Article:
number of bits in the subnet mask that must be switched from 0 to 1 and Y is the number of
subnets that result)?

a. n
-
2 = Y

b. 2n
-
2

=Y

c. 2n
-
1 = Y

d. 2n

= Y

Answer: b


4.

A subnet created by moving the subnet boundary to the left is known as a(n) _____.

Answer: supernet


5.

Every device on a TCP/IP
-
based network has a(n) _____ gateway.

Answer: default


6.

A network or part of a network that uses browser
-
based serv
ices to exchange information within
an enterprise is known as a(n) _____.

Answer: intranet



TCP/IP Mail Services


Provide an overview of TCP/IP mail services. Mention that these services are the most frequently managed
services by network administrators.


Give examples of popular e
-
mail server software packages and client e
-
mail software packages.


Explain that e
-
mail servers and clients communicate through special TCP/IP Application layer protocols.


SMTP (Simple Mail Transfer Protocol)


Give an overview
of the SMTP mail protocol. Explain that it belongs to the Application layer of the TCP/IP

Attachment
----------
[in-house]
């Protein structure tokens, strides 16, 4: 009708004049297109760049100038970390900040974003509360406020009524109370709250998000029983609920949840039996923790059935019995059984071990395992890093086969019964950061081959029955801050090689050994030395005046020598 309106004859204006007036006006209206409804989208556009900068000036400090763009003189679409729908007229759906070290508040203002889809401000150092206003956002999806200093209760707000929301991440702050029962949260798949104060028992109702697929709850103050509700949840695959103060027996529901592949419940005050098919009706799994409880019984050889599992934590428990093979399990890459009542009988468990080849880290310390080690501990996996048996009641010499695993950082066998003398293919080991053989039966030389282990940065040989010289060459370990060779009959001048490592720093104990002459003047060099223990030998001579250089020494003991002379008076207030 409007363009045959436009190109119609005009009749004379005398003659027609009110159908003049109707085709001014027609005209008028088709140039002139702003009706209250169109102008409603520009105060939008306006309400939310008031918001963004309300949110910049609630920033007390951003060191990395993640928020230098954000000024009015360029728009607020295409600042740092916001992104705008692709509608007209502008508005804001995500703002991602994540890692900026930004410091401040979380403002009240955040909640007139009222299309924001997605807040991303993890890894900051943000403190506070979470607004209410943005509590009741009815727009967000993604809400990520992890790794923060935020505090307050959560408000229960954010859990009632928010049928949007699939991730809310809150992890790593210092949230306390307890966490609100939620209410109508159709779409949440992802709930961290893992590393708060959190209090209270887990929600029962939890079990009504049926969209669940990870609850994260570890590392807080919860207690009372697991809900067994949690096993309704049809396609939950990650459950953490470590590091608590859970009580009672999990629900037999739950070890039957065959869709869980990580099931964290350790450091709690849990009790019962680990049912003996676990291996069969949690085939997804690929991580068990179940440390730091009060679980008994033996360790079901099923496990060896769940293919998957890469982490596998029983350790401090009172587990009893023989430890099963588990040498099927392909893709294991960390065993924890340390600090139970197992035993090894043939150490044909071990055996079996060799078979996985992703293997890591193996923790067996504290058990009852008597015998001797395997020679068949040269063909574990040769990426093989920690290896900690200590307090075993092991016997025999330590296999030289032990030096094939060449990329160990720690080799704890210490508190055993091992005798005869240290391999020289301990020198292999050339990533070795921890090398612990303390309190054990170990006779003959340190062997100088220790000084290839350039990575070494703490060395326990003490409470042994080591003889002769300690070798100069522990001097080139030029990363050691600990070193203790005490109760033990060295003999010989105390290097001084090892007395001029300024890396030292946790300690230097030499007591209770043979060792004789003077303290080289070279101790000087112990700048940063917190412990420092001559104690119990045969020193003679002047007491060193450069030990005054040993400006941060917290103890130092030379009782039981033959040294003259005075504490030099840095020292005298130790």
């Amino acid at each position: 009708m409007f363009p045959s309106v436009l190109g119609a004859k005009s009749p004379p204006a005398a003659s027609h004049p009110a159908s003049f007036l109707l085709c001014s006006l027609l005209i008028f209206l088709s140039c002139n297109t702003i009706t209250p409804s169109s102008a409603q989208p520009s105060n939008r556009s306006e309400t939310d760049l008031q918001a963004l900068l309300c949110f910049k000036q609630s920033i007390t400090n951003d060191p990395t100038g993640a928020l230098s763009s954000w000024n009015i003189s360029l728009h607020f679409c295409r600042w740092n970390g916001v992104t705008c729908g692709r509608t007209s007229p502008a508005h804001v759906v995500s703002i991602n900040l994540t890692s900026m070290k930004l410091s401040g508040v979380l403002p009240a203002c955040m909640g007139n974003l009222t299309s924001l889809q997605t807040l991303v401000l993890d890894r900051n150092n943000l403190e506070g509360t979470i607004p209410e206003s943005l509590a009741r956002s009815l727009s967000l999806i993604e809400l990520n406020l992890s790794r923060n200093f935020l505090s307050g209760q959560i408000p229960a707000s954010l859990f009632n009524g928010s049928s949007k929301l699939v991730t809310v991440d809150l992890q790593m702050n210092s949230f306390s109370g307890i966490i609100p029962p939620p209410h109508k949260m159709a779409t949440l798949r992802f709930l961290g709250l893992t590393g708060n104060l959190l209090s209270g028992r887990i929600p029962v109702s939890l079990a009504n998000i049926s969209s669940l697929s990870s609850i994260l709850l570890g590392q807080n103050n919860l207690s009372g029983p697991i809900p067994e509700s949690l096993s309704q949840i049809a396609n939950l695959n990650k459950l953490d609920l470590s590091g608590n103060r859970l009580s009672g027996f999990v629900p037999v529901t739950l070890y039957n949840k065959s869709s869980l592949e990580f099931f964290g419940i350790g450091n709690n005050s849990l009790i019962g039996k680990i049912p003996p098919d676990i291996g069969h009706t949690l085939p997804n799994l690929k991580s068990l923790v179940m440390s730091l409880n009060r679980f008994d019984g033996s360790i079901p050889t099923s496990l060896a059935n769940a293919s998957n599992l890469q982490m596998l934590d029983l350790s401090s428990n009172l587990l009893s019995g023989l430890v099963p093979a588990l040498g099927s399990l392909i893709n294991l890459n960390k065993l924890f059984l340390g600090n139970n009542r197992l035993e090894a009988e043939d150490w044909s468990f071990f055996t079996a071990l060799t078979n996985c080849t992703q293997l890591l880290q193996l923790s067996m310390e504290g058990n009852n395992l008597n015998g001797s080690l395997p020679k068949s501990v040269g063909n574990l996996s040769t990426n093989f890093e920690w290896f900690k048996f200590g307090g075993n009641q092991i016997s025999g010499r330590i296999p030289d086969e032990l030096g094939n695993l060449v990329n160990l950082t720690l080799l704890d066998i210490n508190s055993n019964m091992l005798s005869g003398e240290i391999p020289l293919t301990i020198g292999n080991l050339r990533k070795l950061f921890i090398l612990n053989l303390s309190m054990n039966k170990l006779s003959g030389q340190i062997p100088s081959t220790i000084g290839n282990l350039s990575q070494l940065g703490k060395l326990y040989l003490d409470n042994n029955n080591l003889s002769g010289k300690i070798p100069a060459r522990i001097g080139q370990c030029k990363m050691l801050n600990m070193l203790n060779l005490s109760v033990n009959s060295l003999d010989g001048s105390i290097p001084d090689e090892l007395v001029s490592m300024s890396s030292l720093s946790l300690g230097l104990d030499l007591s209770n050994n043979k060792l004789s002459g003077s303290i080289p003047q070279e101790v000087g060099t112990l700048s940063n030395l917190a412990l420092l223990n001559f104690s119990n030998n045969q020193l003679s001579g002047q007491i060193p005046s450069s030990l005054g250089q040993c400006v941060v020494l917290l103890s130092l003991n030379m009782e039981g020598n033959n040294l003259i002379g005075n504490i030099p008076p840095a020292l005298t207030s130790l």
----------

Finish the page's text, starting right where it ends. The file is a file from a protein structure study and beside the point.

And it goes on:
Model and relies on TCP at the Transport layer. Mention that it operates on port 25. Stress that it provides
the basis for Internet e
-
mail services.


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Explain that SMT
P is incapable of doing anything more than transporting mail or holding it in a queue.


Mention that
,

when you configure clients to use Internet e
-
mail, you need to identify the user’s SMTP
server.


MIME (Multipurpose Internet Mail Extensions)


Discuss the

purpose of MIME. Mention that SMTP is not able to handle lines that contain more than 1000
ASCII characters, and explain that this prevents SMTP from being able to directly handle formatted text or
graphics.


Explain that MIME is a standard for encoding a
nd interpreting binary files, images, video, and non
-
ASCII
character sets within an e
-
mail message. Mention that it identifies each element of a mail message
according to content type.


Explain that MIME does not replace SMTP, but works in conjunction with

it. Discuss how MIME tricks
SMTP into transporting non
-